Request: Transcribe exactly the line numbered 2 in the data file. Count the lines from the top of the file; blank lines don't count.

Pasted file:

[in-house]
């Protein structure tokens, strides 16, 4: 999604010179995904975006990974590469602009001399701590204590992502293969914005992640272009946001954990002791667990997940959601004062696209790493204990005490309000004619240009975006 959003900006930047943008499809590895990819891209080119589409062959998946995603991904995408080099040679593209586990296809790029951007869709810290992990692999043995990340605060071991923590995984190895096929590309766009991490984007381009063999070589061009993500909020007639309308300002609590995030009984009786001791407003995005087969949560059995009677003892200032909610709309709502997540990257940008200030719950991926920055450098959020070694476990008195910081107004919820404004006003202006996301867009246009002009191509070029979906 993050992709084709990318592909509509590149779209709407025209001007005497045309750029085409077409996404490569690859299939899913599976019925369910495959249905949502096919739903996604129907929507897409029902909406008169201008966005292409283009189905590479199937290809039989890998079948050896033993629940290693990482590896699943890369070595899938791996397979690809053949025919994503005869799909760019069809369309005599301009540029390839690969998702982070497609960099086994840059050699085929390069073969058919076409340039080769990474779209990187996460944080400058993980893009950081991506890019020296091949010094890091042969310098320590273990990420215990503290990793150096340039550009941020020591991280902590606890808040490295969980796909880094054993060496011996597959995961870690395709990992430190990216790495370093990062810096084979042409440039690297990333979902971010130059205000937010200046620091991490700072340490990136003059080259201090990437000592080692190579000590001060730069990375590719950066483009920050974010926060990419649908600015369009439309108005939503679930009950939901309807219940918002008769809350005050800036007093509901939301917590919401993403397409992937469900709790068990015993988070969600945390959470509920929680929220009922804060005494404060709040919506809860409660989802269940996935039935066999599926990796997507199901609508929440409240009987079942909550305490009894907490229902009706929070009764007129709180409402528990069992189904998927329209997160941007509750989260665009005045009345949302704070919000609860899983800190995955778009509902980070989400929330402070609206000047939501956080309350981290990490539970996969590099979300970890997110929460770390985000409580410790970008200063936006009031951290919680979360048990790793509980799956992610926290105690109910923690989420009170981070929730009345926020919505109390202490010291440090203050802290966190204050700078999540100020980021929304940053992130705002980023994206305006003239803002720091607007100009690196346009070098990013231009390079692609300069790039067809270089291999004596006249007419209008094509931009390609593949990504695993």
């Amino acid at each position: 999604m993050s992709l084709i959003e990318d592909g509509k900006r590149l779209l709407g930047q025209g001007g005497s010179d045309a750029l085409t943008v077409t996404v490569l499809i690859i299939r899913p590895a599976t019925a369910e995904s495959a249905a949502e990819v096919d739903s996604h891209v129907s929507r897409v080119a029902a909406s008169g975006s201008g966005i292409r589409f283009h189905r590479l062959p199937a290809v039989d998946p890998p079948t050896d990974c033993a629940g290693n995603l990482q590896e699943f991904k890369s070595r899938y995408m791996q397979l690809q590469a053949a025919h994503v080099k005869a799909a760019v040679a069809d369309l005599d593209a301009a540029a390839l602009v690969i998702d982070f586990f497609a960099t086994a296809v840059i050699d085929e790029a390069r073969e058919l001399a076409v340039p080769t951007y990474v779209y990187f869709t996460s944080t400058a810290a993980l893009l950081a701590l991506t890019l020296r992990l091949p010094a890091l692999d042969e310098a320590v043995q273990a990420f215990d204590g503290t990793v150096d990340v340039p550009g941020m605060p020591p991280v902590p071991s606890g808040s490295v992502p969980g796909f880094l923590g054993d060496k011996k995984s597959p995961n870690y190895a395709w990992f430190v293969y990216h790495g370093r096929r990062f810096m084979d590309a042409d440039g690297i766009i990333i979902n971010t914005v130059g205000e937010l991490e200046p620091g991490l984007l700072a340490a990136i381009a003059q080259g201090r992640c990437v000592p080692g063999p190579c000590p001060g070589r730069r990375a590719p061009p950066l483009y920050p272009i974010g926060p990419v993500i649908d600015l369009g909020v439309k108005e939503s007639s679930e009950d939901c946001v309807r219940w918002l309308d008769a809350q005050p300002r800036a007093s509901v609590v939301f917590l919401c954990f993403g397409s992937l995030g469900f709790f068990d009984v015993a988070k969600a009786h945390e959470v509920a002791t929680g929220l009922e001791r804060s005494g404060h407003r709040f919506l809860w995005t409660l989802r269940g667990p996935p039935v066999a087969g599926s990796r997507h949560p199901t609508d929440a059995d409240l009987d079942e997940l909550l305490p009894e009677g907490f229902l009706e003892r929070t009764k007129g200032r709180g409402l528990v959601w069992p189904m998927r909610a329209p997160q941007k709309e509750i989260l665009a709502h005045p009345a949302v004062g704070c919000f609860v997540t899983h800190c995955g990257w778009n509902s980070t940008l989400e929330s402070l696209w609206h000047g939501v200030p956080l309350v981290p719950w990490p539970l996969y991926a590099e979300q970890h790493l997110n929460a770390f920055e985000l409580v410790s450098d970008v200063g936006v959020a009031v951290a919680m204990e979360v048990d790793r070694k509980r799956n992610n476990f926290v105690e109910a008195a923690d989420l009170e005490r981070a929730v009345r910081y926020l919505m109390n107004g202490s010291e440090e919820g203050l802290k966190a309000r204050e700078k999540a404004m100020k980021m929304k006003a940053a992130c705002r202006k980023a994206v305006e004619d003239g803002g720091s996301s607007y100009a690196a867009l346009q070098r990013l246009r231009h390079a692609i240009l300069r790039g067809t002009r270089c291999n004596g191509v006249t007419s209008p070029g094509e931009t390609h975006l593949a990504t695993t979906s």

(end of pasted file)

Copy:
């Protein structure tokens, strides 16, 4: 999604010179995904975006990974590469602009001399701590204590992502293969914005992640272009946001954990002791667990997940959601004062696209790493204990005490309000004619240009975006 959003900006930047943008499809590895990819891209080119589409062959998946995603991904995408080099040679593209586990296809790029951007869709810290992990692999043995990340605060071991923590995984190895096929590309766009991490984007381009063999070589061009993500909020007639309308300002609590995030009984009786001791407003995005087969949560059995009677003892200032909610709309709502997540990257940008200030719950991926920055450098959020070694476990008195910081107004919820404004006003202006996301867009246009002009191509070029979906 993050992709084709990318592909509509590149779209709407025209001007005497045309750029085409077409996404490569690859299939899913599976019925369910495959249905949502096919739903996604129907929507897409029902909406008169201008966005292409283009189905590479199937290809039989890998079948050896033993629940290693990482590896699943890369070595899938791996397979690809053949025919994503005869799909760019069809369309005599301009540029390839690969998702982070497609960099086994840059050699085929390069073969058919076409340039080769990474779209990187996460944080400058993980893009950081991506890019020296091949010094890091042969310098320590273990990420215990503290990793150096340039550009941020020591991280902590606890808040490295969980796909880094054993060496011996597959995961870690395709990992430190990216790495370093990062810096084979042409440039690297990333979902971010130059205000937010200046620091991490700072340490990136003059080259201090990437000592080692190579000590001060730069990375590719950066483009920050974010926060990419649908600015369009439309108005939503679930009950939901309807219940918002008769809350005050800036007093509901939301917590919401993403397409992937469900709790068990015993988070969600945390959470509920929680929220009922804060005494404060709040919506809860409660989802269940996935039935066999599926990796997507199901609508929440409240009987079942909550305490009894907490229902009706929070009764007129709180409402528990069992189904998927329209997160941007509750989260665009005045009345949302704070919000609860899983800190995955778009509902980070989400929330402070609206000047939501956080309350981290990490539970996969590099979300970890997110929460770390985000409580410790970008200063936006009031951290919680979360048990790793509980799956992610926290105690109910923690989420009170981070929730009345926020919505109390202490010291440090203050802290966190204050700078999540100020980021929304940053992130705002980023994206305006003239803002720091607007100009690196346009070098990013231009390079692609300069790039067809270089291999004596006249007419209008094509931009390609593949990504695993």